Bodkin (square cross section, for plate armors, case hardened, Armor divisor 2, change damage to pi)
Needle bodkin (square cross section, long pointy tip, for mail, sometimes case hardened, but they don’t need to be, Armor divisor 2, change damage to pi)
Barbed Broadhead (broadhead cutting head with barbs to make them hard to remove; use feather quills on barbs to remove, standard war arrow)
Leaf head (broadhead with a leaf shape, hunting head)
Swallowtail head (broadhead with long barbs in the shape of a swallow’s tail, hunting head, cuts a huge wound channel that the shaft can’t plug, and thus leaves a nice blood trail to follow, +1 damage and +1 damage every 5 rounds if target is moving, range is reduced 30% and Acc -2 due to weight of the head)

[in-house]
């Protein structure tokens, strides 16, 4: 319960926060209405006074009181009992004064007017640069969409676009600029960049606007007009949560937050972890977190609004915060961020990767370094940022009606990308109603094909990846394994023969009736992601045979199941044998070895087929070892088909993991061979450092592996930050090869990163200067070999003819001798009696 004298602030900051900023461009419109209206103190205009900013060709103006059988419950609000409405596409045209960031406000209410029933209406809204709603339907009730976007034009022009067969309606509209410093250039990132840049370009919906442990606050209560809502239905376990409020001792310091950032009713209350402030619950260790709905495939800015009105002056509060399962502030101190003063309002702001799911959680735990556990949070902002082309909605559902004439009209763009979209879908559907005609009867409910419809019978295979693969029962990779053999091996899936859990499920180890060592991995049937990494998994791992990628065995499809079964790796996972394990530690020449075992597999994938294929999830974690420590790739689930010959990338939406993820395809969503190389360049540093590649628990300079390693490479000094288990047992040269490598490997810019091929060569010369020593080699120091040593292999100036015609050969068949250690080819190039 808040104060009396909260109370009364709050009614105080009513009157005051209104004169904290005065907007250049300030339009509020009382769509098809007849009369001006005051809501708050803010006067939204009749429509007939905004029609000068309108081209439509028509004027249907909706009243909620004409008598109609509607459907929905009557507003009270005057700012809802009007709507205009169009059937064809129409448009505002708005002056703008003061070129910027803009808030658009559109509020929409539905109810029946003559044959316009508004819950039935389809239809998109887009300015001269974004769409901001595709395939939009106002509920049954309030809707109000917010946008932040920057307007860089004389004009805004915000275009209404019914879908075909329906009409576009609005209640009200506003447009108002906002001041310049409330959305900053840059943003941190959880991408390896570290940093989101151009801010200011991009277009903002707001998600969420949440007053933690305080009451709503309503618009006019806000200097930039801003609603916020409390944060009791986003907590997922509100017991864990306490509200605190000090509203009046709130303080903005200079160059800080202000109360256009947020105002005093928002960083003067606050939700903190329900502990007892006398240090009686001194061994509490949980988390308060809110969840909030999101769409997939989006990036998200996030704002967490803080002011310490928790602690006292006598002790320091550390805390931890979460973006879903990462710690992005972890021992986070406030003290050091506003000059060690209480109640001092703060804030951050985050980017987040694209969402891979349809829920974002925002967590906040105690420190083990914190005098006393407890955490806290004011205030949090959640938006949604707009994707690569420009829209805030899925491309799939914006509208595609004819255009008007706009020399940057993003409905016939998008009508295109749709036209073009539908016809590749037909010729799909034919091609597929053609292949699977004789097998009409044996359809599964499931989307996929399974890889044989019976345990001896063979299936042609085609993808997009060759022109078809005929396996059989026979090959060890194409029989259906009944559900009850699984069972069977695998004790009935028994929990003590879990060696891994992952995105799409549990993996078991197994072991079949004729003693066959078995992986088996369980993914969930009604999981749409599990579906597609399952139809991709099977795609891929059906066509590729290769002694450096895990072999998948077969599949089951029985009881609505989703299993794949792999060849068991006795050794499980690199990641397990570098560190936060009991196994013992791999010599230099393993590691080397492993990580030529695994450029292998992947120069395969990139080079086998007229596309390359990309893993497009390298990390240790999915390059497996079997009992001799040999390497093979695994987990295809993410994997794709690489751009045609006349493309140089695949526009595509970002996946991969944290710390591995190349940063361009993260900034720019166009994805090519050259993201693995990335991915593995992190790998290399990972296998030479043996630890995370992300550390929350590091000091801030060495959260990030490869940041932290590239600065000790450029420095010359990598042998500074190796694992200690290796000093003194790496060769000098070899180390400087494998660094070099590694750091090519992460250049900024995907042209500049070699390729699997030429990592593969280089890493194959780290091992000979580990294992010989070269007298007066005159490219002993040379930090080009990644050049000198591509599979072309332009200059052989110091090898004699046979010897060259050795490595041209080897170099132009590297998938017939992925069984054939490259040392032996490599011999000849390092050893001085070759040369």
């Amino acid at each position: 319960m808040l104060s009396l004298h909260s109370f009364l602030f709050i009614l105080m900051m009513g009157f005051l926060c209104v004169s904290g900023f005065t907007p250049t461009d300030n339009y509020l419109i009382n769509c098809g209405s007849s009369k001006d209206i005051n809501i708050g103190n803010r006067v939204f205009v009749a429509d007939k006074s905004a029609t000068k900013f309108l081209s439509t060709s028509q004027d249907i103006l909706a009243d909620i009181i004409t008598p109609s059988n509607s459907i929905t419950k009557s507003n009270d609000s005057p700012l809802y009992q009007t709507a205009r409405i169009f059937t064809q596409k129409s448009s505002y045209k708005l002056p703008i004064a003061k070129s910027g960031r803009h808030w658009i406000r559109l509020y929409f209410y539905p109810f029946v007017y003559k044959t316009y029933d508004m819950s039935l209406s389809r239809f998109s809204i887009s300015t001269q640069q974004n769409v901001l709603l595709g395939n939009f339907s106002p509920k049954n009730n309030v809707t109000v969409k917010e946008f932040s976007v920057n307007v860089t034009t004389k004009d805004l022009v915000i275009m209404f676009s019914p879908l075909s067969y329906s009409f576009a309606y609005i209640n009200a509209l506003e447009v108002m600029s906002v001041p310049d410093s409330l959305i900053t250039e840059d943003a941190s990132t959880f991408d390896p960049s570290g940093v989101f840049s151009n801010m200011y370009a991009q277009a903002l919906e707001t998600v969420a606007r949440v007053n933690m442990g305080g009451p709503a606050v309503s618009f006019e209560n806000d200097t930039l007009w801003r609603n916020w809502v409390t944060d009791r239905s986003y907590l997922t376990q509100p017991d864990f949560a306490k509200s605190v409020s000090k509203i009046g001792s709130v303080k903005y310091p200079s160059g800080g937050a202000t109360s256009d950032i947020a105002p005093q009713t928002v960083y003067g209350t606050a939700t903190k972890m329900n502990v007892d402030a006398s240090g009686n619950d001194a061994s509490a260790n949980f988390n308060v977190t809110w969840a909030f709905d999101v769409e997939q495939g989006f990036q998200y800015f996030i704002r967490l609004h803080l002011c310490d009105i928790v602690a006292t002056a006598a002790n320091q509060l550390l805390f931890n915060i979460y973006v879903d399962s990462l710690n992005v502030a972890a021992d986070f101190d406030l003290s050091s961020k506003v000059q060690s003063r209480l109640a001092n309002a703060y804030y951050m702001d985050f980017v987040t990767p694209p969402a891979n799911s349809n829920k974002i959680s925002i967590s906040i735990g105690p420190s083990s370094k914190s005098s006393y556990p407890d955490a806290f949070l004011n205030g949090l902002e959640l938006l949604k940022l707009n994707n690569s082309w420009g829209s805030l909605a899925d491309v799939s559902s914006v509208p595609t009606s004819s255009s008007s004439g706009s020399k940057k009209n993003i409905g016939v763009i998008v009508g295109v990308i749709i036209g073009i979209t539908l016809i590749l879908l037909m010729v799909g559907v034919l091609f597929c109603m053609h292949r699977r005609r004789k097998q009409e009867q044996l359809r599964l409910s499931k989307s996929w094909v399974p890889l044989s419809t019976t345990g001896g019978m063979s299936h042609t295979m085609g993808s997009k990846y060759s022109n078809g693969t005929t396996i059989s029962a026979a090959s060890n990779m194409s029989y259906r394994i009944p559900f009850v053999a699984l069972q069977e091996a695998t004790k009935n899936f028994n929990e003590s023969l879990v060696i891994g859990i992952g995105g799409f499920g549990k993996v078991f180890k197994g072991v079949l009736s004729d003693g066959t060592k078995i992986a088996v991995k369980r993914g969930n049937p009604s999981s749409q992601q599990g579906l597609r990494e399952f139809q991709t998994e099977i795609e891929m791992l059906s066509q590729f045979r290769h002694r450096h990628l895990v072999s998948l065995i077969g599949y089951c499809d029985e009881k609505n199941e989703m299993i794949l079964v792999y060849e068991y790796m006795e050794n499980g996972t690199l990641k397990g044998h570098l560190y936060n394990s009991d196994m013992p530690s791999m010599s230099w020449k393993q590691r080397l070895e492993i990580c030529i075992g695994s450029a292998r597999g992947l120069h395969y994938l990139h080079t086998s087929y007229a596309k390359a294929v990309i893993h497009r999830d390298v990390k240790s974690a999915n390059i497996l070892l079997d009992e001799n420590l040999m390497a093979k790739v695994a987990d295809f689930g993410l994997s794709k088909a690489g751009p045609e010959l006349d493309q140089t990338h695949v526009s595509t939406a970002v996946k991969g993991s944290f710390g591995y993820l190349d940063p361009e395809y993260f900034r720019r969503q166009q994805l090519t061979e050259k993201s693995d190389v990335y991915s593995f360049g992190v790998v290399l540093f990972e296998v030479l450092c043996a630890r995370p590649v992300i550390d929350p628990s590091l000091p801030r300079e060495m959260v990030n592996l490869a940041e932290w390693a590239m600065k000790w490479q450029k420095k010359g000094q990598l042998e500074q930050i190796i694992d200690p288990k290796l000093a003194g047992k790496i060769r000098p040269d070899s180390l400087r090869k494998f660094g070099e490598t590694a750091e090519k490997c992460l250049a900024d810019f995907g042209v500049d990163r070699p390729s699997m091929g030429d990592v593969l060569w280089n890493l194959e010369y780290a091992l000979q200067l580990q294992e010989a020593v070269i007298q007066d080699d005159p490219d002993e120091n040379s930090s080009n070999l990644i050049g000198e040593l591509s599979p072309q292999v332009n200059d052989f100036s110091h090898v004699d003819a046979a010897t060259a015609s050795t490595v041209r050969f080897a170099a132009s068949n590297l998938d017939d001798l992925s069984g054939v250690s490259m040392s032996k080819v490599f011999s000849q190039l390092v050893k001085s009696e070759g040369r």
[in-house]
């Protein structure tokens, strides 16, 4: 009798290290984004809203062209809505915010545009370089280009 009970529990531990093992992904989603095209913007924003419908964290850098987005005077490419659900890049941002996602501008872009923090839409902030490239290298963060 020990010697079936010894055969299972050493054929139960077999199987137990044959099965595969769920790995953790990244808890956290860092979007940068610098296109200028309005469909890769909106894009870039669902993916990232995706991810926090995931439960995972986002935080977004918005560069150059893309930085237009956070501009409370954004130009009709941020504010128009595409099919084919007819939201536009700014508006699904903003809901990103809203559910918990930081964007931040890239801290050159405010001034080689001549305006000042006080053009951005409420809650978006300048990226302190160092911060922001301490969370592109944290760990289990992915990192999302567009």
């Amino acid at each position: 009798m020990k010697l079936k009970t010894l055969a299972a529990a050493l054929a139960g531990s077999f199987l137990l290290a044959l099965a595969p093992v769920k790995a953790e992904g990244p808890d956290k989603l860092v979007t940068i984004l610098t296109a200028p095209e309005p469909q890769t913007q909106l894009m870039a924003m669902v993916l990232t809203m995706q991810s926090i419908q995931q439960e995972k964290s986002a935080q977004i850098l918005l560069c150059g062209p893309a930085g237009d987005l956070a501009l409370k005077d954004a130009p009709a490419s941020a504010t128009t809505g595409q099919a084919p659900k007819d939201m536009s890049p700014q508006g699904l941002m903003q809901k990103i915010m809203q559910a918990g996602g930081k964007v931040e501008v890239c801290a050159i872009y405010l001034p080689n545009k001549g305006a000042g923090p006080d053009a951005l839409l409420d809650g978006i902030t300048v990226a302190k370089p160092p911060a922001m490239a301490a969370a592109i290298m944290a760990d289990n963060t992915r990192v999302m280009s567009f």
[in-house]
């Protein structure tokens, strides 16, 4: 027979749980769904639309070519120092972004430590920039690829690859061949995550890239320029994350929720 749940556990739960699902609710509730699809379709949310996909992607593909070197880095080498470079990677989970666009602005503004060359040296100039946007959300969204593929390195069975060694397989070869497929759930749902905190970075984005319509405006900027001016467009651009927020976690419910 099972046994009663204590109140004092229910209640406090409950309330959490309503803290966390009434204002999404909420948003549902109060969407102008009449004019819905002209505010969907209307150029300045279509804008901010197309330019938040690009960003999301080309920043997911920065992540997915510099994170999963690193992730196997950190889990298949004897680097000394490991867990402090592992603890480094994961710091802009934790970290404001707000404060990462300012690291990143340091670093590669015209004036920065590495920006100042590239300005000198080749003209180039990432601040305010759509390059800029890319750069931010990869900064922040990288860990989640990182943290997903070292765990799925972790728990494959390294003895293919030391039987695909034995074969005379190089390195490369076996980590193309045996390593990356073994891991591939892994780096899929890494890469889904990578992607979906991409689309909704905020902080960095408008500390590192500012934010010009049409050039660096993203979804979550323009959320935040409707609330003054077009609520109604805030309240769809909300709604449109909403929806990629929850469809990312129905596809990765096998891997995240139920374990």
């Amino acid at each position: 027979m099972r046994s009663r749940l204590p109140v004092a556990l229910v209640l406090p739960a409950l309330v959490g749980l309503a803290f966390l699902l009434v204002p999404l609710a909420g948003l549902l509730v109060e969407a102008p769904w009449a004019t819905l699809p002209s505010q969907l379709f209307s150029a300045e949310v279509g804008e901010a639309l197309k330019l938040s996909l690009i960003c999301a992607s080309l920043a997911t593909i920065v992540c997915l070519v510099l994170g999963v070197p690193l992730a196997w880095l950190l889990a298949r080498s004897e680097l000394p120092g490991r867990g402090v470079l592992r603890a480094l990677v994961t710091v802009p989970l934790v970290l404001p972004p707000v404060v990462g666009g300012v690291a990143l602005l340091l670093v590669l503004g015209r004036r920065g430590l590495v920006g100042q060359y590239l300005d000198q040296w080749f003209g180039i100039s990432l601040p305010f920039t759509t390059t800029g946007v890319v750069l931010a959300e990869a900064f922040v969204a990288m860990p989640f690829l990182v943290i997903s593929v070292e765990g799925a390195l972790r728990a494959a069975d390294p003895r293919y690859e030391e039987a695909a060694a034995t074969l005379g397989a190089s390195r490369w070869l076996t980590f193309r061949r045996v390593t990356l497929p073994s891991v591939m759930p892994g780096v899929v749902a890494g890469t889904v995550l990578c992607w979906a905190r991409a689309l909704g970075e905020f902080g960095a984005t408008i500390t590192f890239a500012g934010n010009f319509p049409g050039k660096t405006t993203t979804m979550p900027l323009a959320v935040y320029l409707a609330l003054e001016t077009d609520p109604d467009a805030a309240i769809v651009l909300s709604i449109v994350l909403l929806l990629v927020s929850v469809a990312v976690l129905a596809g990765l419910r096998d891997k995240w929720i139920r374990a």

Crescent head (hunting head, usually used on crossbows, the head typically won’t embed into the ground, and instead flips the shaft and keeps it findable in the field)
Waxing the heads helps penetration into fabric armors. Tod's Workshop did a test with needle bodkin points against gambeson armor. Without wax, they penetrated about 25mm; with wax, 45mm (350lb draw weight crossbow, roughly the equivalent to a 70lb longbow, or ST15). If the head is waxed, it effectively gives a slight armor piercing modifier: reduce effective DR by 1 (fabric armors only).  

Misc Archery Notes